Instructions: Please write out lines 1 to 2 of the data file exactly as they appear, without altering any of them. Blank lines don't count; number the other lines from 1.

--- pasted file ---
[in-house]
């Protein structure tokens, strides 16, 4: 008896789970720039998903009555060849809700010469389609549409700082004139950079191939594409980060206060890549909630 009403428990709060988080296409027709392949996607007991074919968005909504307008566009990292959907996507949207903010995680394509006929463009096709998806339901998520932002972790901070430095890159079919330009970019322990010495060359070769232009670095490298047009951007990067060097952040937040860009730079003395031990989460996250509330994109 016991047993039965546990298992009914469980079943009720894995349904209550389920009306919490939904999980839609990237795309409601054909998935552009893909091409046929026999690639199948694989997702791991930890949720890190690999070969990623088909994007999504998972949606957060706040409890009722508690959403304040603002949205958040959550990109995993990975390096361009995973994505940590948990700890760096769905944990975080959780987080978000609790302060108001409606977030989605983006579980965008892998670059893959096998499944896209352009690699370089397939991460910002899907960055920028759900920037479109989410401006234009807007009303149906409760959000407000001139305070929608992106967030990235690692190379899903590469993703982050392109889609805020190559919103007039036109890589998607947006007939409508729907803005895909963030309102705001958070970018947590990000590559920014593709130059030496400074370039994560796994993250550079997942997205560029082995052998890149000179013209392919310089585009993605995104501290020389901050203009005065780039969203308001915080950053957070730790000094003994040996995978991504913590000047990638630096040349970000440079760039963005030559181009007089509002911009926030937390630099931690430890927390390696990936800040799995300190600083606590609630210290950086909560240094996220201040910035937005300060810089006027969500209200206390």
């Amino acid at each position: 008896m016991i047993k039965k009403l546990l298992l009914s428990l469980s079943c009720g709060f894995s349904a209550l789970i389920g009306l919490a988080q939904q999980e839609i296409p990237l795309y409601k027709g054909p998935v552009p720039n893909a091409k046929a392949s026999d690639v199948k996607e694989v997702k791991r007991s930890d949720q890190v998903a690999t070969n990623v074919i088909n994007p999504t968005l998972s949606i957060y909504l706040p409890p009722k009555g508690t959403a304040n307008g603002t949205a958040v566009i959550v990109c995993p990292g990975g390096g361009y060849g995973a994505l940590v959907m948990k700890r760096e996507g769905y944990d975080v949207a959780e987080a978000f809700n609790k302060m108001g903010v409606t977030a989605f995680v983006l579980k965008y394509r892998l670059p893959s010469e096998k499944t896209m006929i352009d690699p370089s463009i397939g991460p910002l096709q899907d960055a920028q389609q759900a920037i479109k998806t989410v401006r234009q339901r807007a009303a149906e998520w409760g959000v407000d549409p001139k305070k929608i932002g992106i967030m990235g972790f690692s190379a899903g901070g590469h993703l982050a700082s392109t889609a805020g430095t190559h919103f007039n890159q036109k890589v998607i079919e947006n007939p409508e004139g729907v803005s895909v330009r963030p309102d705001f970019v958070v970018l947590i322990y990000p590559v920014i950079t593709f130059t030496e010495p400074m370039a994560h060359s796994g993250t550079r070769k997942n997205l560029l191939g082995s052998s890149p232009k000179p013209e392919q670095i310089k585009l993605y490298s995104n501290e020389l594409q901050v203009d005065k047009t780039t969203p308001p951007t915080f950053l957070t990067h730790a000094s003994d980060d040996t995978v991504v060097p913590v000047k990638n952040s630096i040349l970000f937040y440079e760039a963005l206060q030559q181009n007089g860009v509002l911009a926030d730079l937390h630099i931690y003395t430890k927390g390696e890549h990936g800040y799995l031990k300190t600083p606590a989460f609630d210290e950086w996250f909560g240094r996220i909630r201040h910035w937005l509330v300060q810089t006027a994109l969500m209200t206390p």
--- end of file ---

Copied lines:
[in-house]
């Protein structure tokens, strides 16, 4: 008896789970720039998903009555060849809700010469389609549409700082004139950079191939594409980060206060890549909630 009403428990709060988080296409027709392949996607007991074919968005909504307008566009990292959907996507949207903010995680394509006929463009096709998806339901998520932002972790901070430095890159079919330009970019322990010495060359070769232009670095490298047009951007990067060097952040937040860009730079003395031990989460996250509330994109 016991047993039965546990298992009914469980079943009720894995349904209550389920009306919490939904999980839609990237795309409601054909998935552009893909091409046929026999690639199948694989997702791991930890949720890190690999070969990623088909994007999504998972949606957060706040409890009722508690959403304040603002949205958040959550990109995993990975390096361009995973994505940590948990700890760096769905944990975080959780987080978000609790302060108001409606977030989605983006579980965008892998670059893959096998499944896209352009690699370089397939991460910002899907960055920028759900920037479109989410401006234009807007009303149906409760959000407000001139305070929608992106967030990235690692190379899903590469993703982050392109889609805020190559919103007039036109890589998607947006007939409508729907803005895909963030309102705001958070970018947590990000590559920014593709130059030496400074370039994560796994993250550079997942997205560029082995052998890149000179013209392919310089585009993605995104501290020389901050203009005065780039969203308001915080950053957070730790000094003994040996995978991504913590000047990638630096040349970000440079760039963005030559181009007089509002911009926030937390630099931690430890927390390696990936800040799995300190600083606590609630210290950086909560240094996220201040910035937005300060810089006027969500209200206390």